There are a number of reasons why it can make sense for data to be processed on the ‘edge’ of a network. The most important are that this practice reduces delays (latency) and makes best use of the available bandwidth and processing power. If implemented correctly, edge computing can also help increase data security. Edge computing has many applications. Examples include:
1. Self-driving cars are entirely dependent at all times on local data processing and immediate feedback when determining how to respond to pedestrians and other vehicles.
2. Smart cities will be able to use the greater flow of data generated by the internet of things to improve the management of their services.
3. The health sector will be able to access patient-critical data more quickly.
4. Mobile phones use their own processing power to verify fingerprints and faces. Some security checks are accordingly transferred from centralised cloud services to consumers’ private mobile devices. TouchID and FaceID from Apple are examples of how edge computing can be used to improve data security.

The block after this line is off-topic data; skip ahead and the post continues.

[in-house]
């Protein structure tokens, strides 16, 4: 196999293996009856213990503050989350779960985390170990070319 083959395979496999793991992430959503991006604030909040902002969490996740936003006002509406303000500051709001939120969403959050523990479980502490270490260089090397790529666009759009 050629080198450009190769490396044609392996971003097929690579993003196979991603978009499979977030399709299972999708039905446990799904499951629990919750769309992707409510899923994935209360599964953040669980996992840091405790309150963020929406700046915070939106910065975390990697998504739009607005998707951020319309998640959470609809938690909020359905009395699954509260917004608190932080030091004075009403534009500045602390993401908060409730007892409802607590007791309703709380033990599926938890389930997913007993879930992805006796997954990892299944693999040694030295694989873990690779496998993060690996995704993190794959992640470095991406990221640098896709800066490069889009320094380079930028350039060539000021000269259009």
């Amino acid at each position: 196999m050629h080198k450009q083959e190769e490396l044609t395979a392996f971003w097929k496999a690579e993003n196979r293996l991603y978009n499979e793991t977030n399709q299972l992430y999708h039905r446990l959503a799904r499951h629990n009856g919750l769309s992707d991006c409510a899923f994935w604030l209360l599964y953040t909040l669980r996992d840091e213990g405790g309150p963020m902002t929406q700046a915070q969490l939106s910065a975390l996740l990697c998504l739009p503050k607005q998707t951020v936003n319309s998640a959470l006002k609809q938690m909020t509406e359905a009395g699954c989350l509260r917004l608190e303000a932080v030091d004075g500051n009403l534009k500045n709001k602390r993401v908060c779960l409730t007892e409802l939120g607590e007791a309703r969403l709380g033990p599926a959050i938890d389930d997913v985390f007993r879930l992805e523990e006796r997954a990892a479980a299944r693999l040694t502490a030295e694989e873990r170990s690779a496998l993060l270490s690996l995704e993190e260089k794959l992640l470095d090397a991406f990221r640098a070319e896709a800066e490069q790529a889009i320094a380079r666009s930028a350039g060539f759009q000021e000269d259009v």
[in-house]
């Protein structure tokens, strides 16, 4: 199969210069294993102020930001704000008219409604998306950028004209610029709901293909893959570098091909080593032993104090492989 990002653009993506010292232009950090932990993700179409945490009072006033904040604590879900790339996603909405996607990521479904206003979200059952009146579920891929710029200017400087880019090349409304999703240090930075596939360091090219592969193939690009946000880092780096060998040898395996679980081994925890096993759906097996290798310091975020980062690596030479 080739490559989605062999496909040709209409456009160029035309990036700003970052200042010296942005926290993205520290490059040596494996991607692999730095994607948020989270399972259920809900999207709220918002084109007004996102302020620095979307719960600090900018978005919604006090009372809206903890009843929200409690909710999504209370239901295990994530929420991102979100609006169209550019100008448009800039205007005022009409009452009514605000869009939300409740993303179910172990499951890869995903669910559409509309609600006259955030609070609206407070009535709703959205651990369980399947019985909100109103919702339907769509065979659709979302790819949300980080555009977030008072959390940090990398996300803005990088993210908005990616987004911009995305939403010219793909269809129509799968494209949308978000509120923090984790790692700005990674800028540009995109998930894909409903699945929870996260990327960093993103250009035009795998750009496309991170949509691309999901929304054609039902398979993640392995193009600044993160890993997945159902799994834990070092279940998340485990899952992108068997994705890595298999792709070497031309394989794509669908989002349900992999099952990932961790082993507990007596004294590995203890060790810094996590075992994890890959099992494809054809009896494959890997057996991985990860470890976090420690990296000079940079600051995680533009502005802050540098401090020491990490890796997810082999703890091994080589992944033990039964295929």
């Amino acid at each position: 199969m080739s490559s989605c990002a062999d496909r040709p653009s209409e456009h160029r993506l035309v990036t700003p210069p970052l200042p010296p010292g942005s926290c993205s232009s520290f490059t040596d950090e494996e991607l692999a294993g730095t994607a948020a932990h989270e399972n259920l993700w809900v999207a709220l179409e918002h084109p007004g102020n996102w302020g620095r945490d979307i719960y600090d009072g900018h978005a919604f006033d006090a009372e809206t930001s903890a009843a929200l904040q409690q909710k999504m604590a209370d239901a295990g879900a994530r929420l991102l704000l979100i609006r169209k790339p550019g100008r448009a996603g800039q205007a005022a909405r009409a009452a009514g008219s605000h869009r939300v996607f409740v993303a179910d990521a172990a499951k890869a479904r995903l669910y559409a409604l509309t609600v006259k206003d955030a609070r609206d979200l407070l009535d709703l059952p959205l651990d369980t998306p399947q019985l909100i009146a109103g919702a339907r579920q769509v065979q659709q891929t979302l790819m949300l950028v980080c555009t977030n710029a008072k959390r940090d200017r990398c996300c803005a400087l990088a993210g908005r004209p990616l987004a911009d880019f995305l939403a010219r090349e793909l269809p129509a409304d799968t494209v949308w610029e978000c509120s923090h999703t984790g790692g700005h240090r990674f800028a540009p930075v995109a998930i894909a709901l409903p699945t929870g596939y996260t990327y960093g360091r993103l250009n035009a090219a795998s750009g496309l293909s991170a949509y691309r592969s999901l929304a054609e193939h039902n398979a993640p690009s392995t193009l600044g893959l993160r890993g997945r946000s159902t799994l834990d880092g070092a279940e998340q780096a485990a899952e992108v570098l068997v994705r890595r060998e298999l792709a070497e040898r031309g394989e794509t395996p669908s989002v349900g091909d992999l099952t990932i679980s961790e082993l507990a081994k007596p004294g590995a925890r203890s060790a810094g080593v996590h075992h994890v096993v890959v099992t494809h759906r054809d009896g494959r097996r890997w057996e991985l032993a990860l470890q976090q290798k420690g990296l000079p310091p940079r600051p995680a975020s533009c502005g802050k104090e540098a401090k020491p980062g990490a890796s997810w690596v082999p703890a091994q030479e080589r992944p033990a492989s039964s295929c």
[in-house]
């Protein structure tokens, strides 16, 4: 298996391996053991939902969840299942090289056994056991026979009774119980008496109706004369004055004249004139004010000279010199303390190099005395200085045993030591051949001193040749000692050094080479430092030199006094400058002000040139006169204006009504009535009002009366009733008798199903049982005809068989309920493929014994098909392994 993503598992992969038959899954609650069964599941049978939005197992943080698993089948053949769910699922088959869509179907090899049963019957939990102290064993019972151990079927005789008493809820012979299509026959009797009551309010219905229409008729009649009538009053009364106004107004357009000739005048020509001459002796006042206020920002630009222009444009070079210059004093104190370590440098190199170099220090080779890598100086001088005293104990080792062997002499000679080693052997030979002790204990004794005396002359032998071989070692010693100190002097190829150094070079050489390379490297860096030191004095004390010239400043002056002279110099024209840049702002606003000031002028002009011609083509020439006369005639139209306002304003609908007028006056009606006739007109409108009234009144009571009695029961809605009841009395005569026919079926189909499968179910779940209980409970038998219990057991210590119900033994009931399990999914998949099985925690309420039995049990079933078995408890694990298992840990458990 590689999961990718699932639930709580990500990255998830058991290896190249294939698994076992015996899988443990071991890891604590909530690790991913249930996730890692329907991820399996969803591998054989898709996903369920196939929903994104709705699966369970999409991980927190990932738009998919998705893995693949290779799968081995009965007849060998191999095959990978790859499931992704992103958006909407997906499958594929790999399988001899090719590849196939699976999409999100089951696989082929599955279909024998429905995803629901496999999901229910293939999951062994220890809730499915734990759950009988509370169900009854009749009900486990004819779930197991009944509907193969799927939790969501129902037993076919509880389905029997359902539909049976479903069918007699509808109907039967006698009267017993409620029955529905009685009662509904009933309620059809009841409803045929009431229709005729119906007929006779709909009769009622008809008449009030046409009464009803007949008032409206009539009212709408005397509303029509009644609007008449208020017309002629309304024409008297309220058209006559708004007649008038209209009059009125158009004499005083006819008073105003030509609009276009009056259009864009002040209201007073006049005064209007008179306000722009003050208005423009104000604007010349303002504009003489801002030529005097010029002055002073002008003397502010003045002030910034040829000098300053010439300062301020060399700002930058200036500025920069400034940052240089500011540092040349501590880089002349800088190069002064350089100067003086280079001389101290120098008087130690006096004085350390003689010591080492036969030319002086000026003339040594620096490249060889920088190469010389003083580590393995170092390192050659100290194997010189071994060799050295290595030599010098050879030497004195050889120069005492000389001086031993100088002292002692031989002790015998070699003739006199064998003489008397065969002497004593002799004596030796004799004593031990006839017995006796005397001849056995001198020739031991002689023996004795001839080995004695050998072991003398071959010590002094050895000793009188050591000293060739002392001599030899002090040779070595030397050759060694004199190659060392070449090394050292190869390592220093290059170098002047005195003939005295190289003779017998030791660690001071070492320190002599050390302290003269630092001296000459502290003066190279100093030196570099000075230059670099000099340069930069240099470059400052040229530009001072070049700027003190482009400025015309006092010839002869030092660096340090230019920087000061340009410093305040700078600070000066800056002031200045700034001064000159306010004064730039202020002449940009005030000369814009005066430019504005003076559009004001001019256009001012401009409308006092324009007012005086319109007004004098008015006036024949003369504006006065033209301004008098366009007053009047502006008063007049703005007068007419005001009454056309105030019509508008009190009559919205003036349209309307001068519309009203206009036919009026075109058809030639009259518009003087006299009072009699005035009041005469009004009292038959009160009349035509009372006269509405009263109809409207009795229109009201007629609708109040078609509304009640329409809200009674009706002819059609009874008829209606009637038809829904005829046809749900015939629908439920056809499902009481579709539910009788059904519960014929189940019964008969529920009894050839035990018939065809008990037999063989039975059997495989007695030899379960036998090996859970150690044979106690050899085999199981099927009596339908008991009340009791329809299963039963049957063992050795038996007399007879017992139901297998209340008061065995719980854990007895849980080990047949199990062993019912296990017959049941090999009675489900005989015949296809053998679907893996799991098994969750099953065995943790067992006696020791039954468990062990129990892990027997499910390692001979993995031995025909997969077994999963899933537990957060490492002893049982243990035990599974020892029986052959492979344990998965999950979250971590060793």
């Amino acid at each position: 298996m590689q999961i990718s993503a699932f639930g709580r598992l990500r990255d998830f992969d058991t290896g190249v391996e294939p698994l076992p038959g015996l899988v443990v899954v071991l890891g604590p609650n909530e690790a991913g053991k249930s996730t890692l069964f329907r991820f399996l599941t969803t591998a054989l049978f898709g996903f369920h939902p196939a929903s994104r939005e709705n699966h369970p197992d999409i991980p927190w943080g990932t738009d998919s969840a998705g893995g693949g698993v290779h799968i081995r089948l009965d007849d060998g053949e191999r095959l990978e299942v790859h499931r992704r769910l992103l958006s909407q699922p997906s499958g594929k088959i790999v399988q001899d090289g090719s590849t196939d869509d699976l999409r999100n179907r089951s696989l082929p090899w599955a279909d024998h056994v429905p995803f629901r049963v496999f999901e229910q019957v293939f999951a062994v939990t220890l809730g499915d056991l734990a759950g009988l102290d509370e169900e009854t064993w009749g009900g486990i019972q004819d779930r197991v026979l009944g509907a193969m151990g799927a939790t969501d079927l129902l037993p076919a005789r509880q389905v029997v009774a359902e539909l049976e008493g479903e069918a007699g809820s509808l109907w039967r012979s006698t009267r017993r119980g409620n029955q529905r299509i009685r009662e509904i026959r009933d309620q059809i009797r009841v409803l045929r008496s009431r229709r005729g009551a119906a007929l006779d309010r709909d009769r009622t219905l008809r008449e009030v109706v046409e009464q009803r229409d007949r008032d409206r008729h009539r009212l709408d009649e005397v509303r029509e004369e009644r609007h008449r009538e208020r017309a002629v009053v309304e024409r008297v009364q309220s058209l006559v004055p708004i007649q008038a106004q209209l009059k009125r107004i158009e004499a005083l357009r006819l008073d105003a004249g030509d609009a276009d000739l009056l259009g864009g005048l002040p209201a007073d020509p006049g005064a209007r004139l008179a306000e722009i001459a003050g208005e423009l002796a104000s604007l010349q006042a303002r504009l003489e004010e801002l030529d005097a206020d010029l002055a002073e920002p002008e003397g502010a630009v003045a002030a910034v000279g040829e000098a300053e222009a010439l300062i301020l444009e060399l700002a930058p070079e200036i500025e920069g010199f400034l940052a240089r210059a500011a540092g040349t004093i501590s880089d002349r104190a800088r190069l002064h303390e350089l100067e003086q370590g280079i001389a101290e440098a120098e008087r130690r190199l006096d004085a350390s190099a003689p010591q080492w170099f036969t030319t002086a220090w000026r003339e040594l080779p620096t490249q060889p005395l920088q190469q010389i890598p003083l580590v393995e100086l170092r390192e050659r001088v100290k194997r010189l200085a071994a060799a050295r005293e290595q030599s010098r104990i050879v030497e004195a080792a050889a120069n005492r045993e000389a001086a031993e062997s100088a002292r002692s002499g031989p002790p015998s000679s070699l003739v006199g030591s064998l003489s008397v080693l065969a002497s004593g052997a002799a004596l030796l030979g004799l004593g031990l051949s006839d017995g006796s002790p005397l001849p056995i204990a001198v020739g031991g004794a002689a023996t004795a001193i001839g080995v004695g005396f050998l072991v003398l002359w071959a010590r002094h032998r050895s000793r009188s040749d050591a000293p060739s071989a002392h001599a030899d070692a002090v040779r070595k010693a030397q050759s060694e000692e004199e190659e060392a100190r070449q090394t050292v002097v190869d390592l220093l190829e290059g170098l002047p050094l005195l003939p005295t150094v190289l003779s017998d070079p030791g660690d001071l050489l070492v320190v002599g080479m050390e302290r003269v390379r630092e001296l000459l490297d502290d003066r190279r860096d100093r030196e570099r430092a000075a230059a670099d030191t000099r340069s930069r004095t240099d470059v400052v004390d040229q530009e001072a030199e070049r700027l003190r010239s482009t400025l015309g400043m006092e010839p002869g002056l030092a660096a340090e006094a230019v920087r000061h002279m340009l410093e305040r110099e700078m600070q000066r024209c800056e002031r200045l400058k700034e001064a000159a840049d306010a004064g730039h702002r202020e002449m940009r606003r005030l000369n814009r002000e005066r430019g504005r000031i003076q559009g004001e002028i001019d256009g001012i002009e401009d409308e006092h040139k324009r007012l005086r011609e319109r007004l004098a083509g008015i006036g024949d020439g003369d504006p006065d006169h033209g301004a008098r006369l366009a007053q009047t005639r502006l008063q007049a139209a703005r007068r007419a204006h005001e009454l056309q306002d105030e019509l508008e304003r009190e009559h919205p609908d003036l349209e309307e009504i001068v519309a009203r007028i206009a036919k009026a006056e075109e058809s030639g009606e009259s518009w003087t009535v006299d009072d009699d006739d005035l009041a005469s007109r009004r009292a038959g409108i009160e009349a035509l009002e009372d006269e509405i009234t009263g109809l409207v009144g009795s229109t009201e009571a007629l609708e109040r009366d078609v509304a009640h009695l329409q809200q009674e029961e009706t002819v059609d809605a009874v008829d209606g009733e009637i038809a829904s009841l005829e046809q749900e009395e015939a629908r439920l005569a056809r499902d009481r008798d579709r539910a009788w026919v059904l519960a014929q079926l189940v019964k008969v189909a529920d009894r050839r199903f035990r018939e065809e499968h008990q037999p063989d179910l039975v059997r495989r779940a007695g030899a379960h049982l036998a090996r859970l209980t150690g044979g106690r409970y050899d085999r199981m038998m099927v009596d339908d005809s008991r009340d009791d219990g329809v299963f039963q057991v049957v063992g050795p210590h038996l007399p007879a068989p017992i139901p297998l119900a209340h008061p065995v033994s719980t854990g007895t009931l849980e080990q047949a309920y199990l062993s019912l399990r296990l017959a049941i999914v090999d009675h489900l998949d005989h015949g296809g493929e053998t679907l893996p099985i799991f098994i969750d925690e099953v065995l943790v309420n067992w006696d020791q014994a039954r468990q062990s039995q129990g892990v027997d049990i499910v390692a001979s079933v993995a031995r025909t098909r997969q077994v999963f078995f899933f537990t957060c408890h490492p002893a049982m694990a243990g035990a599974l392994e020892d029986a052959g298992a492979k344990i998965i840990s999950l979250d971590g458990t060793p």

5. Networks such as mobile phone base stations and your internet router are good examples of edge systems.
6. Sources of measurements, such as telemetry and readings from various types of equipment such as electricity and water meters or installations associated with oil and gas extraction, are other examples of edge systems.
Edge computing will become increasingly relevant as the number of IoT devices explodes in parallel with the ever-increasing amount of data located in various cloud services. We can also see that the need for immediate data processing will increase as 5G changes patterns of demand and becomes an important driver for edge computing.